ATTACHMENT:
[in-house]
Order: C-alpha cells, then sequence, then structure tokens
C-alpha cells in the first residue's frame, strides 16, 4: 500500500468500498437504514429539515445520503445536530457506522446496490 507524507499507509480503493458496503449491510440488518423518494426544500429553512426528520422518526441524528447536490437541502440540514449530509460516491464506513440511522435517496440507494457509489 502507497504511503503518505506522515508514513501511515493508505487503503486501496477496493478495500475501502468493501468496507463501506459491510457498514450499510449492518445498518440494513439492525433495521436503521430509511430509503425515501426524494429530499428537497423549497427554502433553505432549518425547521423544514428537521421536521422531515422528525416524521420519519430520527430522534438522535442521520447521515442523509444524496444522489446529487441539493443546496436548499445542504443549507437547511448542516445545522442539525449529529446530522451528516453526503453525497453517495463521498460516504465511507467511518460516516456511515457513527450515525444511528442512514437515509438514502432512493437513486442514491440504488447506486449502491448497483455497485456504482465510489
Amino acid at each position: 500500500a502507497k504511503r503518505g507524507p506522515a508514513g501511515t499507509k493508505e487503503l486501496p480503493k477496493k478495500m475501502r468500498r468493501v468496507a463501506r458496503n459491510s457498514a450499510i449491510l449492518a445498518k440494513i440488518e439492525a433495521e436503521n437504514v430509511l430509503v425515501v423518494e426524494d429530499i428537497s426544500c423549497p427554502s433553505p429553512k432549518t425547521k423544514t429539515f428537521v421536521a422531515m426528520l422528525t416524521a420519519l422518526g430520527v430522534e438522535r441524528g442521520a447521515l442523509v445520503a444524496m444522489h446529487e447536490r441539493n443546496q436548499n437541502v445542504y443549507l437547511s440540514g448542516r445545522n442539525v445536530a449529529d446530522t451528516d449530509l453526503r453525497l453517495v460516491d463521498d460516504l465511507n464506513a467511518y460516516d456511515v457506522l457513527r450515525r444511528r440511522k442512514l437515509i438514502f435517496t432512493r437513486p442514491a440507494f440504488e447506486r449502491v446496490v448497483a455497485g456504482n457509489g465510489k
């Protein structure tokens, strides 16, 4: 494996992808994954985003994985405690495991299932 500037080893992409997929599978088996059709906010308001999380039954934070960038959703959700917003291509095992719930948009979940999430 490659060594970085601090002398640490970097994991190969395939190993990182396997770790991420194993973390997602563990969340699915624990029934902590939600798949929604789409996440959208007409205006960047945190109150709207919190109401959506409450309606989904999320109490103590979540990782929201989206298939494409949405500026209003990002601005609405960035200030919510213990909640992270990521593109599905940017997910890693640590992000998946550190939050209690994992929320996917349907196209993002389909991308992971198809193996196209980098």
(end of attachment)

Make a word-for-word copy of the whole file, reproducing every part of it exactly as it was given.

[in-house]
Order: C-alpha cells, then sequence, then structure tokens
C-alpha cells in the first residue's frame, strides 16, 4: 500500500468500498437504514429539515445520503445536530457506522446496490 507524507499507509480503493458496503449491510440488518423518494426544500429553512426528520422518526441524528447536490437541502440540514449530509460516491464506513440511522435517496440507494457509489 502507497504511503503518505506522515508514513501511515493508505487503503486501496477496493478495500475501502468493501468496507463501506459491510457498514450499510449492518445498518440494513439492525433495521436503521430509511430509503425515501426524494429530499428537497423549497427554502433553505432549518425547521423544514428537521421536521422531515422528525416524521420519519430520527430522534438522535442521520447521515442523509444524496444522489446529487441539493443546496436548499445542504443549507437547511448542516445545522442539525449529529446530522451528516453526503453525497453517495463521498460516504465511507467511518460516516456511515457513527450515525444511528442512514437515509438514502432512493437513486442514491440504488447506486449502491448497483455497485456504482465510489
Amino acid at each position: 500500500a502507497k504511503r503518505g507524507p506522515a508514513g501511515t499507509k493508505e487503503l486501496p480503493k477496493k478495500m475501502r468500498r468493501v468496507a463501506r458496503n459491510s457498514a450499510i449491510l449492518a445498518k440494513i440488518e439492525a433495521e436503521n437504514v430509511l430509503v425515501v423518494e426524494d429530499i428537497s426544500c423549497p427554502s433553505p429553512k432549518t425547521k423544514t429539515f428537521v421536521a422531515m426528520l422528525t416524521a420519519l422518526g430520527v430522534e438522535r441524528g442521520a447521515l442523509v445520503a444524496m444522489h446529487e447536490r441539493n443546496q436548499n437541502v445542504y443549507l437547511s440540514g448542516r445545522n442539525v445536530a449529529d446530522t451528516d449530509l453526503r453525497l453517495v460516491d463521498d460516504l465511507n464506513a467511518y460516516d456511515v457506522l457513527r450515525r444511528r440511522k442512514l437515509i438514502f435517496t432512493r437513486p442514491a440507494f440504488e447506486r449502491v446496490v448497483a455497485g456504482n457509489g465510489k
């Protein structure tokens, strides 16, 4: 494996992808994954985003994985405690495991299932 500037080893992409997929599978088996059709906010308001999380039954934070960038959703959700917003291509095992719930948009979940999430 490659060594970085601090002398640490970097994991190969395939190993990182396997770790991420194993973390997602563990969340699915624990029934902590939600798949929604789409996440959208007409205006960047945190109150709207919190109401959506409450309606989904999320109490103590979540990782929201989206298939494409949405500026209003990002601005609405960035200030919510213990909640992270990521593109599905940017997910890693640590992000998946550190939050209690994992929320996917349907196209993002389909991308992971198809193996196209980098």